In Brief

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Research Conference is Thursday

The BGSU community is invited to attend the all-campus research conference this Thursday (Nov. 6), showcasing the excellence in scholarly and creative endeavors of its faculty, graduate and undergraduate students from all disciplines and colleges. The conference will be held from 9 a.m. to 5 p.m. in the Bowen-Thompson Student Union, primarily in the Lenhart Grand Ballroom with additional sessions in other rooms.

See poster presentations of current work, hear talks on wind power and STEM (science, technology, engineering and math) research and education, and enjoy a reception and presentation of awards for the best student posters.

The noon luncheon (by reservation only) will include a talk by Lynn Whitney, art, on Toledo’s newest bridge. Also at the luncheon, the Olscamp Research and Outstanding Young Scholar awards will be presented.

A full schedule of events is posted at the research conference Web site: The conference is hosted by the Office of Sponsored Programs and Research.

BG@100 forum to look at student component of CSS

The November BG@100 Open Forum, scheduled for 1:30 p.m. Thursday (Nov. 6) in 315 Bowen-Thompson Student Union, will feature the topic “Understanding Student Records, Financial Aid, and Student Financials.”

The presentation will examine these three areas from a Campus Solutions (CSS) perspective, including an introduction to how some processes may be completed, statistics, and examples of screen shots that will be available to users for viewing information.  

All faculty, staff, and students are invited to attend. Project team members will also be available to answer questions regarding BG@100 and the Campus Solutions implementation.

Alumna to discuss new drug development, oncology therapy
The process of developing new drugs and the latest in oncology therapy will be Dr. Myra Patchen’s topics Thursday (Nov. 6) for a College of Arts & Sciences Dean’s Distinguished Alumna Lecture.

Patchen, who earned bachelor’s and master’s degrees in biology from BGSU in 1973 and 1975, respectively, will speak from 4-5 p.m. in 206 Bowen-Thompson Student Union. A reception will follow her talk, which is free and open to the public.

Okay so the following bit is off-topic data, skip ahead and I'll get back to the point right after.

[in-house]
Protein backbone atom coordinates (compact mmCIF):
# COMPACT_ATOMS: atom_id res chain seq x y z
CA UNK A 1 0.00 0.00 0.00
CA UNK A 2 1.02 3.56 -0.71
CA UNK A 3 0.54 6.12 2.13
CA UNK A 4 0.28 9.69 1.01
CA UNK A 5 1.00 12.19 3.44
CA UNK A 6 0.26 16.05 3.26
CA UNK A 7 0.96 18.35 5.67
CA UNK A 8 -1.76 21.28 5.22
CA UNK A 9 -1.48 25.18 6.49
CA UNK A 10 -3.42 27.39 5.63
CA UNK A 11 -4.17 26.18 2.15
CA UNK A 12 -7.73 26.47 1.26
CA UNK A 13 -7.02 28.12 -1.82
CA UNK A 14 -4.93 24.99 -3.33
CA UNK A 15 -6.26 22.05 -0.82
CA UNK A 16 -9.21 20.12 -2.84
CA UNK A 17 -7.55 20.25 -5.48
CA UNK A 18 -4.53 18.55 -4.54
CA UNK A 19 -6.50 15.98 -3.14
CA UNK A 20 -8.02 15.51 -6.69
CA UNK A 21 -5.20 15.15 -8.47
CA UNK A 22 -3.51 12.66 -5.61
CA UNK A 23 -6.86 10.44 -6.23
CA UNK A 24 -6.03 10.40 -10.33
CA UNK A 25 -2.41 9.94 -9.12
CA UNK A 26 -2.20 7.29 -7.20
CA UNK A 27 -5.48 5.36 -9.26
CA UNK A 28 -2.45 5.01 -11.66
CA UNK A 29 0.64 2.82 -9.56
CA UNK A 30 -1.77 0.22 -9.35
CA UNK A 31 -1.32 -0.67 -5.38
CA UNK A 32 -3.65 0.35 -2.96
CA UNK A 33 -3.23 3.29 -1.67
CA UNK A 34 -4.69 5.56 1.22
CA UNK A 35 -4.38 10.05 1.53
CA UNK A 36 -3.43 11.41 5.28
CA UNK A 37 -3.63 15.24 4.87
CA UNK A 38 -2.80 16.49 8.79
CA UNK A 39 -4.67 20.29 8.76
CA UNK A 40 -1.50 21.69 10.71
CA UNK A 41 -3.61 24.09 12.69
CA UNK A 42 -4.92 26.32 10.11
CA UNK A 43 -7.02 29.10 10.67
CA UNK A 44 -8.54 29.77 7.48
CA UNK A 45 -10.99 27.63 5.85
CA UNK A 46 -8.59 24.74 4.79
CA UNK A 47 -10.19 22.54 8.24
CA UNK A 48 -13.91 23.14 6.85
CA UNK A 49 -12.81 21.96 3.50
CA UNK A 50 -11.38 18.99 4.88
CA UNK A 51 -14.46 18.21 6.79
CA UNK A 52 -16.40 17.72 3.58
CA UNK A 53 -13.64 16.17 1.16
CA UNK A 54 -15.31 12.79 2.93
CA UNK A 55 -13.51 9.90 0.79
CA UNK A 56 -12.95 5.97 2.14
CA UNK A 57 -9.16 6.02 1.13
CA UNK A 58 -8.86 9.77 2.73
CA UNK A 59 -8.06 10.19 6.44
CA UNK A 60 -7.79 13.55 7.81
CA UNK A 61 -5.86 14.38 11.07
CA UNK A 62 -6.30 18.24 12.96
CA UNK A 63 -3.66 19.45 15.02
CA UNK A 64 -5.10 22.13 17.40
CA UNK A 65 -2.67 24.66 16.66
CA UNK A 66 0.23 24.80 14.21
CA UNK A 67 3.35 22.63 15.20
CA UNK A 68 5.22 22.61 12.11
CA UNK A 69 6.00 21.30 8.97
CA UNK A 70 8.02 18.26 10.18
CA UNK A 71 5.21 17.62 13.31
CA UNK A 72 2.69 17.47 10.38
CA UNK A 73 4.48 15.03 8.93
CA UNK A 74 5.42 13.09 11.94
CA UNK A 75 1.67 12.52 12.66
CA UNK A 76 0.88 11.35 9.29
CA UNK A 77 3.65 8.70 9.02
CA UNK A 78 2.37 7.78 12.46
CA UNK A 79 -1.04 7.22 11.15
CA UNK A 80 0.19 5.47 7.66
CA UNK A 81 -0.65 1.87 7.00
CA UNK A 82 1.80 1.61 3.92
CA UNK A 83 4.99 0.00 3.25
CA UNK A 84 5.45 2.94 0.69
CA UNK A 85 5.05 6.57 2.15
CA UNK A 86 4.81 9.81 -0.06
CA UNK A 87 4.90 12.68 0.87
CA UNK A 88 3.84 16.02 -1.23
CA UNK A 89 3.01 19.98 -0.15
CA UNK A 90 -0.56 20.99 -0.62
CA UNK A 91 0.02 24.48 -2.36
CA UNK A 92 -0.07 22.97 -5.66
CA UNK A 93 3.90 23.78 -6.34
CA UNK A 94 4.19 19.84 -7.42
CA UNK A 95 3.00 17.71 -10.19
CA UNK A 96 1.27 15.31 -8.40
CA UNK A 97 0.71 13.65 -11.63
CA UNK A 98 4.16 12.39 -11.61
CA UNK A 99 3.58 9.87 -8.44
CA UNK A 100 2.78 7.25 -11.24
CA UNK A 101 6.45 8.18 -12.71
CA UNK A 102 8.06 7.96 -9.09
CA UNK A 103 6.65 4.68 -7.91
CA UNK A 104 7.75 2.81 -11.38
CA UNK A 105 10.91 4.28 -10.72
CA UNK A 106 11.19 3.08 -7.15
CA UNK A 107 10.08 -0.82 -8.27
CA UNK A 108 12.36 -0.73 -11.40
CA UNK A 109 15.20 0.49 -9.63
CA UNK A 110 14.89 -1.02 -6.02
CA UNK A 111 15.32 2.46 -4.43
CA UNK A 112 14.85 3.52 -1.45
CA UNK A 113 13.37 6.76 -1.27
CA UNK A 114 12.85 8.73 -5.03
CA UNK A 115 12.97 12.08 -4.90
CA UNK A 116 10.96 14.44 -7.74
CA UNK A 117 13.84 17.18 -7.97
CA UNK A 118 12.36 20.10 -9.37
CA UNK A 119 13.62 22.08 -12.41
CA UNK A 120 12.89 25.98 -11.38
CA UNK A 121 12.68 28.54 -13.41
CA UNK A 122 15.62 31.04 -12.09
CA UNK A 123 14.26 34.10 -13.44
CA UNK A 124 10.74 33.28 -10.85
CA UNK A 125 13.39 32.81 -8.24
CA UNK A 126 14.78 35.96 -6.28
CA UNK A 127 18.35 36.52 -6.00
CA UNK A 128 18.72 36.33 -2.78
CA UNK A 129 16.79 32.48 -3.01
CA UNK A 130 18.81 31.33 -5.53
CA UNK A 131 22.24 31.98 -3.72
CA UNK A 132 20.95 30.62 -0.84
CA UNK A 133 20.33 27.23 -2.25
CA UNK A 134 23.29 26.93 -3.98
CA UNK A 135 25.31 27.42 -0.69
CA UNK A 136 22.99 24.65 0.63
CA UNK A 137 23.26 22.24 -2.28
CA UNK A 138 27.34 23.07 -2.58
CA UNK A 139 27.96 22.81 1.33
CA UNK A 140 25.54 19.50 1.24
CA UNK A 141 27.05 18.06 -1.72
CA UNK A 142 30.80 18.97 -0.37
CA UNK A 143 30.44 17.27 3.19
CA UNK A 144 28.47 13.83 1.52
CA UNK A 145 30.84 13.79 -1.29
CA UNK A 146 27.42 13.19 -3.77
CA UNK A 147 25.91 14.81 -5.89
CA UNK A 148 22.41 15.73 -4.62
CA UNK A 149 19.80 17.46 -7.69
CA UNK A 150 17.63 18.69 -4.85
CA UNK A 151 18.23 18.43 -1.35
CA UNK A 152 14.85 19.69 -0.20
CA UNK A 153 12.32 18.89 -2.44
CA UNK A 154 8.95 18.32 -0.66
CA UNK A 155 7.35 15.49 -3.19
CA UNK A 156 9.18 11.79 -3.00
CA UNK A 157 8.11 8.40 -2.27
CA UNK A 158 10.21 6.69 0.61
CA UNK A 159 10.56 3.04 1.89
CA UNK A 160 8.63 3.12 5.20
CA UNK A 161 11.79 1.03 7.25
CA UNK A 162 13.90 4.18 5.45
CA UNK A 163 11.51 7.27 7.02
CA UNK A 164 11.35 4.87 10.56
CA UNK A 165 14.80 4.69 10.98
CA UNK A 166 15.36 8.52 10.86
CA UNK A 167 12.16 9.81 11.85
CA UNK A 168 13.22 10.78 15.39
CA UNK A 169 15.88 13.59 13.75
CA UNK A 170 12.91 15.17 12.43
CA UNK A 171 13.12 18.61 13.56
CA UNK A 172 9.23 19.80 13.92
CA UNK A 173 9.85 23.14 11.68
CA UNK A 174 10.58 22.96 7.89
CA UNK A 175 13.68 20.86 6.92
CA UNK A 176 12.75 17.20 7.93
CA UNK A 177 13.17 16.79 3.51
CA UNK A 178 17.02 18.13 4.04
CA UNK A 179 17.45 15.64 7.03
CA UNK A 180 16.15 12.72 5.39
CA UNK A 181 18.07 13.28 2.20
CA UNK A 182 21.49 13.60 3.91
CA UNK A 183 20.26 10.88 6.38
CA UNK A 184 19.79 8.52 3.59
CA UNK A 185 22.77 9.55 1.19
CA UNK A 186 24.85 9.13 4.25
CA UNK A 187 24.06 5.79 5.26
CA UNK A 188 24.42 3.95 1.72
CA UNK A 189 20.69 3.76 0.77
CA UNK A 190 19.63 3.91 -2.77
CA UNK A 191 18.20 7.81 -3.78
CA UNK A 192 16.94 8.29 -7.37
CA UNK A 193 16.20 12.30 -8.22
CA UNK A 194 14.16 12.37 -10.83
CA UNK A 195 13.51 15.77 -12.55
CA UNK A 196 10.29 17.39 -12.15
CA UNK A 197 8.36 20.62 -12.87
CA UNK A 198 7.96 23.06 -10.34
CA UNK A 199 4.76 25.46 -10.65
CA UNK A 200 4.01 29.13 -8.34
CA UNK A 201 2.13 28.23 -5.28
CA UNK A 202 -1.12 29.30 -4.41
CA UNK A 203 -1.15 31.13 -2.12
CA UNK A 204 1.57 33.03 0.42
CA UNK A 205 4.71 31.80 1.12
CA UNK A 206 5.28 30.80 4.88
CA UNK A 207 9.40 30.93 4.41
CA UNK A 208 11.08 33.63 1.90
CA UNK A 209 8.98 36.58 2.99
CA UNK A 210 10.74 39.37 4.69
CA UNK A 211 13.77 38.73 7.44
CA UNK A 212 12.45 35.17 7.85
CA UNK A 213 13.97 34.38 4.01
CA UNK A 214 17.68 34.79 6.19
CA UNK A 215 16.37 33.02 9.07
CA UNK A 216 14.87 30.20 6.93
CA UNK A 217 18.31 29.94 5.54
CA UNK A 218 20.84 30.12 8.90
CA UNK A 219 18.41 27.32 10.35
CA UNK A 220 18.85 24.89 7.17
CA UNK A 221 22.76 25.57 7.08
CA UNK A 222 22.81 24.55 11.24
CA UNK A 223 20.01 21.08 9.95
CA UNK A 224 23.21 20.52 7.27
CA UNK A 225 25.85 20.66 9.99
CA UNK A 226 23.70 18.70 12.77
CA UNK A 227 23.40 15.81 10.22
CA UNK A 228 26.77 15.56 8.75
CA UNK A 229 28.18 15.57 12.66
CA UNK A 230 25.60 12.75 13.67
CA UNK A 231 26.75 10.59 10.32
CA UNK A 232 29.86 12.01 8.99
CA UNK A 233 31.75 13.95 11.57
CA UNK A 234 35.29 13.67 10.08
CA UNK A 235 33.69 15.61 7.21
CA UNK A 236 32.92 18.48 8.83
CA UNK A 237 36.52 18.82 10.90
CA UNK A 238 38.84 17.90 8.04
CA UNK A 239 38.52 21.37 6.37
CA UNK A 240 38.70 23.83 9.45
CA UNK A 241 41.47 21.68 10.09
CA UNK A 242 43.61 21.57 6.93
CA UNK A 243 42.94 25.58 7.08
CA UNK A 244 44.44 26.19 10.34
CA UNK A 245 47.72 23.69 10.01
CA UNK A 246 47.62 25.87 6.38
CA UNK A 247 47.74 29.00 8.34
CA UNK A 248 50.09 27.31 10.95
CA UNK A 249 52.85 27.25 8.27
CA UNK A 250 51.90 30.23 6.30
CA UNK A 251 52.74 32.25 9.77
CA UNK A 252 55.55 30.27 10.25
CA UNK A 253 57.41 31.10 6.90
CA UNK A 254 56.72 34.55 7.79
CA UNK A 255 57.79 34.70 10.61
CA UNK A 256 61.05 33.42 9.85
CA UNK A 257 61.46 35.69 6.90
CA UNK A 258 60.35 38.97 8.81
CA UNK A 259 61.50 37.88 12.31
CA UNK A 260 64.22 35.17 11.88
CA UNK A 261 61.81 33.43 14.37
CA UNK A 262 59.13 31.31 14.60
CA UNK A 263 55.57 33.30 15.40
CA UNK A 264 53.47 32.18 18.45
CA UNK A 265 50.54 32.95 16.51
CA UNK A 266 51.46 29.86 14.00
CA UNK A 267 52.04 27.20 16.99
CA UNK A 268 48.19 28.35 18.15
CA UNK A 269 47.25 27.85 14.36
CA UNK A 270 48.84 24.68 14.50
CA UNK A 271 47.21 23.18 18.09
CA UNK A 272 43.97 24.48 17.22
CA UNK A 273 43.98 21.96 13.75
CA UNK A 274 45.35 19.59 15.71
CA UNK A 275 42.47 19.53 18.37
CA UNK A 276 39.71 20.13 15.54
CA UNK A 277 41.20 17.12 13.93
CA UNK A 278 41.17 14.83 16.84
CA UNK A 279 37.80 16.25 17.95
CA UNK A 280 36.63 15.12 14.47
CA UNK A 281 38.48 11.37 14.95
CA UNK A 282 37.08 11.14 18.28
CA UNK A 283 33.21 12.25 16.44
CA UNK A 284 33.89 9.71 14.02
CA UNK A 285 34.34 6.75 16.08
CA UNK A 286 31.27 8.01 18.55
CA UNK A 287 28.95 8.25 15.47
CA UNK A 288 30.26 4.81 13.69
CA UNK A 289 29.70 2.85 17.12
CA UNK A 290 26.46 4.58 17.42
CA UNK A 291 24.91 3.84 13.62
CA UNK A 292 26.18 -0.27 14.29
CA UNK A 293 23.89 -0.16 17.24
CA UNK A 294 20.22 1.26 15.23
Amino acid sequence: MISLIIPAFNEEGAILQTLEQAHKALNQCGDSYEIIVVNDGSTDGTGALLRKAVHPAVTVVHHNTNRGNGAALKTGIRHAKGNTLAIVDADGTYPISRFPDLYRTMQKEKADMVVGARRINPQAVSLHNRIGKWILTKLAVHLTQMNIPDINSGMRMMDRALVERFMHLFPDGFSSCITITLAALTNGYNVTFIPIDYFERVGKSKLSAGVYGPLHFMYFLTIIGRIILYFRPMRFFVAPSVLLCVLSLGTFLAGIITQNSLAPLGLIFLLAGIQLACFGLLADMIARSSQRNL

Now the president and chief executive officer of a private pharmaceutical consulting company, Patchen will discuss what the Food and Drug Administration generally requires before a drug can be tested in humans, as well as the mandated human-testing process before a drug can be considered for marketing approval by the FDA.

In addition to heading MLP Consulting Inc., Patchen is executive vice president of pharmaceutical development for Biothera Inc., a private biotechnology company. She will present the basic science and clinical research results of a product being developed by Biothera as an oncology therapy that directs the body’s immune system to attack cancer through a novel mechanism.

Patchen is also former CEO and board member of Sucampo Pharmaceuticals Inc. Before entering the pharmaceutical industry, she did postdoctoral work under a National Science Foundation fellowship and managed basic laboratory science programs for the Department of Defense for more than 12 years. She has presented her scientific accomplishments at national and international conferences and published extensively in peer-reviewed scientific journals and books.

Patchen is a current member of the College of Arts & Sciences Advocates.

Array of new campus talent on display in ‘Five by Ives’

The Department of Theatre and Film will offer the campus and community their first look at up-and-coming talent in this year’s annual Newcomers Showcase, “Five by Ives.” Performances will be at 8 p.m. Nov. 6 and 7 and at 2 p.m. and 8 p.m. Nov. 8 in the Joe E. Brown Theatre in University Hall.

The presentation of quirky, humorous one-act plays by award-winning playwright David Ives features a cast of exclusively first-year and transfer students from a variety of academic departments. The five comedies comprising “Five by Ives” were selected from the Ives collections “All in the Timing” and “Mere Mortals.”